Expressing concern over a recent spike in violence in Malé, Home Ministry Spokesperson Thazmeel Abdul Samad said: “Switching off lights for this year’s Earth Hour is prohibited for the safety and security of Malé’s residents.”

Earth Hour, organized globally by the World Wide Fund for Nature, calls on citizens of the world to switch off their lights for one hour between 8:30 and 9:30 pm on the last Saturday in March as a symbol of commitment to the planet.

The Home Ministry also shut down a music show organized by the Scouts Association tonight, but said roads will be closed to traffic between 8 and 10 pm to celebrate Earth Hour.

The opposition Maldivian Democratic Party (MDP) has meanwhile called for a march in Malé during Earth Hour in support of imprisoned former President Mohamed Nasheed, globally known for his advocacy against climate change.

Political tensions have been high in Malé following Nasheed’s and former Defence Minister Mohamed Nazim’s imprisonment. Many have speculated the Home Ministry shut down the Earth Hour event due to Nasheed’s popularity within the environmental movement.

Environmental campaigner and musician Ahmed Shiham said he was disappointed that a global event had “become politicized due to the government’s unfortunate decision.”

“It’s not a crime to switch off,” he said.

Environmental group Ecocare Maldives has also urged Malé residents to continue with the Switch Off event.

“Despite the government’s disapproval on celebrating Earth Hour in Malé, Ecocare Maldives would like to call all organizations, institutions and corporations to switch off your lights and participate in the hour! Be part of the global movement from 20:30 to 21:30. We encourage all individuals to take part and use your power to change climate change,” the NGO said in a statement today.

Fathimath Thanzeela, an organizer with Save the Beach in Malé’s suburb Villingili, said the group had called off a bonfire, an acoustic music show and a fire dancing performance on the Home Ministry’s orders.

“It’s very disappointing when the situation in the country deteriorates to the extent we are unable to hold an event for the environment,” she said.

The opposition alliance has been protesting nightly since February 10, initially over President Abdulla Yameen’s alleged breach of the Constitution, and later over Nazim and Nasheed’s arrest and convictions.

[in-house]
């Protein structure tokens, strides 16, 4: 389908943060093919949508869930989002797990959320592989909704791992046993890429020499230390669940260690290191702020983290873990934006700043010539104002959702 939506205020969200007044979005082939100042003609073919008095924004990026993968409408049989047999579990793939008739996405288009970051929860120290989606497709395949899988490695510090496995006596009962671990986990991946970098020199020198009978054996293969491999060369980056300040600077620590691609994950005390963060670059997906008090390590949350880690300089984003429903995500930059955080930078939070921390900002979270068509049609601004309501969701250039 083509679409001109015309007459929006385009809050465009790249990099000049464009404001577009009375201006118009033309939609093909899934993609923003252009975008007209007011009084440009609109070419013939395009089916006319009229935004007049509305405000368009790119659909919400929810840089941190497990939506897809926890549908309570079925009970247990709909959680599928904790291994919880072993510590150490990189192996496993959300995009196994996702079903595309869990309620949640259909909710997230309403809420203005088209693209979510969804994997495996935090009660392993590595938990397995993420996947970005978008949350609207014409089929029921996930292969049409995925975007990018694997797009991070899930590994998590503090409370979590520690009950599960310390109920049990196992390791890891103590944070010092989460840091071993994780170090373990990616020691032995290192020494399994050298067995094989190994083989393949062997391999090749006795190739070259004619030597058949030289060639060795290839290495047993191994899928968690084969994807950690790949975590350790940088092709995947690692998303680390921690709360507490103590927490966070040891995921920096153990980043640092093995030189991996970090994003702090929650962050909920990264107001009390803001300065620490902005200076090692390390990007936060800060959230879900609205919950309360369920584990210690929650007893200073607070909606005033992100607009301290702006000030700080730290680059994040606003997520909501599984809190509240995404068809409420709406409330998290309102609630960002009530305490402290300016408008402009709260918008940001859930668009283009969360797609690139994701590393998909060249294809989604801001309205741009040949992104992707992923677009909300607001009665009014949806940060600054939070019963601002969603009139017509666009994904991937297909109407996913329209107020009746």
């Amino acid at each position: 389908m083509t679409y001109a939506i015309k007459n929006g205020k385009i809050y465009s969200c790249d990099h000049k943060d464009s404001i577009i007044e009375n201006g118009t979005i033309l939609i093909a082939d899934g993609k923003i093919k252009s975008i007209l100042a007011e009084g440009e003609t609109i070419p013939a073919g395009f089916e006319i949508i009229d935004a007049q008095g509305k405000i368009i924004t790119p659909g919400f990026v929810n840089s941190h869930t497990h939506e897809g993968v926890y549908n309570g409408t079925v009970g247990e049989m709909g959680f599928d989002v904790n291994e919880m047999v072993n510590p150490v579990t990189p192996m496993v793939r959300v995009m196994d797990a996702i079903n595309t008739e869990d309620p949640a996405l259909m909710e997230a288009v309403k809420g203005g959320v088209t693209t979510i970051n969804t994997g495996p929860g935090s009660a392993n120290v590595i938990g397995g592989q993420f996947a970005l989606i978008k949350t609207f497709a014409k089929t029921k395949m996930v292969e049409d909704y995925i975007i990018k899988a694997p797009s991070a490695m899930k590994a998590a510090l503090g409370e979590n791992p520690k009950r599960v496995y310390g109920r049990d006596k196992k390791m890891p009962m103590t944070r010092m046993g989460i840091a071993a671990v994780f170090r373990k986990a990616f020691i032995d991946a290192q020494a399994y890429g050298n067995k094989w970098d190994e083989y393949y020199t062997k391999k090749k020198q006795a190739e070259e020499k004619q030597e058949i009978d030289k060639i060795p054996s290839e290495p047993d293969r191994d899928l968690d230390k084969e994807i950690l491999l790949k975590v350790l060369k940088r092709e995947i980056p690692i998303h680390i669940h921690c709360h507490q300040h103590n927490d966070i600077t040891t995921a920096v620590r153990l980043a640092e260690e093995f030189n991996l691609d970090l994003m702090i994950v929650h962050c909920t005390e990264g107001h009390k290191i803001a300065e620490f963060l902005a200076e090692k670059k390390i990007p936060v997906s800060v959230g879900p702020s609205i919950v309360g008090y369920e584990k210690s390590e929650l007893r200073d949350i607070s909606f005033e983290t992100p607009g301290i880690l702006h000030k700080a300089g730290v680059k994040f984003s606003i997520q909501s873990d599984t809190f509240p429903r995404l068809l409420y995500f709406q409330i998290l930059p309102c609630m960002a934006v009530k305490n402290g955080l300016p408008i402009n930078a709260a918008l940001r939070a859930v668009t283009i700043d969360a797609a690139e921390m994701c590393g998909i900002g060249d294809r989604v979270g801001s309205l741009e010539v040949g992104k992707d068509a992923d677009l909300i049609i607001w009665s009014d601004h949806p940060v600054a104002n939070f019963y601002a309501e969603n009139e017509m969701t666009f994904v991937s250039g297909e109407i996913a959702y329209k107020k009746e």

The Economic Development Ministry last week ordered all shops and cafes to be shut down an hour earlier, 10 pm and 12 am respectively following the spate of street violence and arson attacks.

A 25-year-old migrant worker, Shaheen Mia, was stabbed to death on March 22. At least four expatriate workers were stabbed in the following days. On March 19, a fire at a warehouse in Malé spread to neighboring residences driving hundreds from their homes temporarily.

Meanwhile, two vehicles were torched in Malé on Thursday night. The police have not made any arrests in any of these incidences so far.

The police have threatened to crack down on nightly protests, claiming protesters were disrupting local businesses and inciting violence. The opposition has denounced the threat as an attempt to silence dissent.


Lighting the way: Youth and the environment

Last night (March 29), the Maldives took part in celebrating the international event, Earth Hour. In the press statement prior to the event, the Ministry of Environment and Energy confirmed that the activities planned around Earth Hour Maldives 2014 were to be “mainly focused on children and youths.”

As the next generation is invited to take responsibility for climate change, some still wonder if the young people of the Maldives are being equipped to tackle one of the biggest threats to the archipelago.

“There needs to be a lot more dialogue on climate change,” argues Ahmed Shaam from NGO Dhi Youth Movement, who helped organise a youth-led flash mob to promote Earth Hour Maldives. “Apathy comes from lack of understanding.”

According to its statement, Earth Hour’s mission is three-fold: to bring people together through a symbolic hour-long event, to galvanise people into taking action beyond the hour, and to create an interconnected global community sharing the mutual goal of creating a sustainable future for the planet.

From 8:30pm to 9:30pm local time on the last Saturday of March every year, Earth Hour is celebrated in all countries by encouraging people to turn off all the lights and electrical appliances in a “massive show of concern for the environment”, according to the event’s website.

Earth Hour 2014 in the Maldives was a joint venture by the Scout Association of Maldives, with support from the Ministry of Environment and the State Electric Company Limited (STELCO).

The activities included an impressive firework display followed by bands and DJs performing on the main stage – equipped with stage lighting and PA system. Organisers confirmed that they were expecting around 470 attendees, but estimate that the number was much higher than that.

However, while young people attended in their hundreds, the question remains as to whether people really engaged with the subject at the heart of the campaign – or were the bright lights of the stage the main attraction?

“I think people who work on Earth Hour have really good intentions and did a really good job,” said Project Co-ordinator for Dhi Youth Movement Shaam. He added, however, “I think Maldivians are not in the right place to take initiative on their own, the government needs to do a lot more work in terms of creating awareness.”

Youth-led action